More than 500,000 from the final batch to go on sail (about one-third of the total) were ordered in the first 10 days they were made available. That's a pretty brisk pace and is explained by fans now knowing exactly who is playing where and when. In the group stage, anyway.

You can see that story here.

Most of the tickets were sold inside South Africa. Which makes sense. They're hosting it, and it's not exactly easy to get there from ... wherever you happen to be that isn't South Africa.

Apparently, approximately 500,000 tickets to the event are left. Of a total of more than 3 million.

Don't let the grass grow under your feet. If you live somewhere where grass grows.
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Monday, December 14, 2009

South Africa Wasting Money on World Cup?

Here's a news flash:

All those big, gleaming stadiums South Africa is building ... might not be particularly useful after the 2010 World Cup.

They might even be, in the expression used by contemptuous critics of big sports events, "white elephants." A waste of precious resources in a country ravaged by AIDS and dealing with an enormous gap between rich and poor.

Who says so? The maker of a documentary about South Africa and the 2010 World Cup. And some of the people he interviewed in the film.

It is tempting to dismiss the man behind the documentary as a sports killjoy. But he is pressing right on the sore spot of our consciences when a nation spends lots and lots of money on ... games.

How appalling this all is generally is a function of how rich a country is.

Or how poor it is.

By African standards, South Africa is fairly well off. Per capita annual gross domestic product (GDP) is $5,700, according to the CIA World Factbook figures.

By global standards, however, South Africa is significantly below the global mean of $9,100 and miles behind First World countries where per capita income is $40,000, $60,000 or more -- and where it is far more equitably distributed.

If it's the United States or Japan putting on a big event, there are complaints. Certainly, that money could be used in a better way. But wealthy countries can put on big events basically in the margins of their economy. It isn't an either/or proposition, usually.

When the country is less wealthy, the choices that were made ... begin to seem harder to defend.

In South Africa, Fifa-approved stadiums were, basically, nonexistent. So South Africa built a bunch of them, at a cost of hundreds of millions of dollars. Billions, actually.

The documentarian asks the questions of the righteousness of all this, and he has a number of South African politicians decrying the financial outlay for football.

Those are fair questions. And sports fans can react in a couple of ways.

1. This is the World Cup/Olympics. We don't care if someone starves.

2. Sure, that country is spending a lot of money on stadiums (or infrastructure or hotels), but the attention brought to the country by this big event will pay for the outlay, down the road, in tourism or in intangibles like "respect" or "face." (This was how China approached the 2008 Olympics. "This is our coming out party, and we don't really care if the Bird's Nest and the Water Cube are empty for the next five years.")

Many of us find ourselves whipsawed between those two concepts. Feeling a bit guilty ... that we are enjoying this ridiculously expensive event so much.
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Sunday, December 13, 2009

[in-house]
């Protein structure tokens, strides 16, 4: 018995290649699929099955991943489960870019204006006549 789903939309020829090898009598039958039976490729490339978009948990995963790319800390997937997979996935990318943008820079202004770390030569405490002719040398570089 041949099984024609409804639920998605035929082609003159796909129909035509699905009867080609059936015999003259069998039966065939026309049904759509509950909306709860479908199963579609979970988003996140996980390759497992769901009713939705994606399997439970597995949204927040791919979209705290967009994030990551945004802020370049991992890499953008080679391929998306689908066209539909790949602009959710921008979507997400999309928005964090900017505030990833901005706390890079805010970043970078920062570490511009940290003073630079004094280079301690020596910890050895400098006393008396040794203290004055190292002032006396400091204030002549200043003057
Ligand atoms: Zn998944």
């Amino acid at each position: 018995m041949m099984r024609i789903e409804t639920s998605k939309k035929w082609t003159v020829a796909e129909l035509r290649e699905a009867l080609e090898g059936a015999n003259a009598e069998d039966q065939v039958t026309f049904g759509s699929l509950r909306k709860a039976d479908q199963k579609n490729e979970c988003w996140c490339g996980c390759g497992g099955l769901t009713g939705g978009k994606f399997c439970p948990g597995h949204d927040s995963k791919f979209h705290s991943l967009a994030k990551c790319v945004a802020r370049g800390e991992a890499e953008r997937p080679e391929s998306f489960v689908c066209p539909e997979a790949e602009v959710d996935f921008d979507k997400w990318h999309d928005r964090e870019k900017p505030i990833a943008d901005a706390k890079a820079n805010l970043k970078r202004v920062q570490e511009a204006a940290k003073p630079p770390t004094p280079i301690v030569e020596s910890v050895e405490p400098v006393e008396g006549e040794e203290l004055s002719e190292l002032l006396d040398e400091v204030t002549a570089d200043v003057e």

England Gets One Royally Sweet Home Base

Our favorite South Africa 2010 World Cup soccer source, the Johannesburg Times, is on the case again.

This time, the Joburgers have the specifics about the palatial digs where England will be based during South Africa 2010. (Crowing that they walked straight in, after English reporters were rebuffed.)

As the Times points out, the Royal Bafokeng Sports Complex actually was built for a king and includes first-class on-campus facilities as well as two royal suites and four presidential suites.

The Times describes it like this:

The Royal Bafokeng is "the most coveted team base on the World Cup list, since it offers luxury, seclusion, altitude and superb training facilities. England will have 10 match-quality football pitches and a high-tech gym right on their doorstep."

The Times suggests that England's early qualifying enabled it to get a jump on other rivals when it came to securing lodging and practice fields. And now that the team's first match is in Rustenburg, which is nearby, the whole set-up is nearly perfect.

Even the infamous English WAGS (wives and girlfriends) won't have far to travel to see the lads -- on those rare days they will be allowed to see the lads -- because Sun City, the Las Vegas of the region, is only "20 minutes away."

The Times also pokes a little fun at England's imperious Italian coach, Fabio Capello, wondering who will take the other royal suite - once Fabio has nabbed one. And at David Beckham, whom, the Times titters, "will be thrilld by the hotel's abundance of giant mirrors."

Wonder where the likes of Slovenia, Algeria and North Korea will be staying. Someplace far less posh, no doubt.
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Saturday, December 12, 2009

Coaches: Getting What You Pay For?

If you wonder what World Cup coaches are worth ... here is a not-quite complete list of what they are being paid.

This originated in the Spanish daily newspaper Marca (presumably rendered in euros), then went to the Guardian in England (rendered in pounds sterling), and that is where I saw it.

And now we convert it from pounds into dollars.

Note: Five of the six nations deemed most likely to win at South Africa 2010 ... are in the top six in the coach pay scale.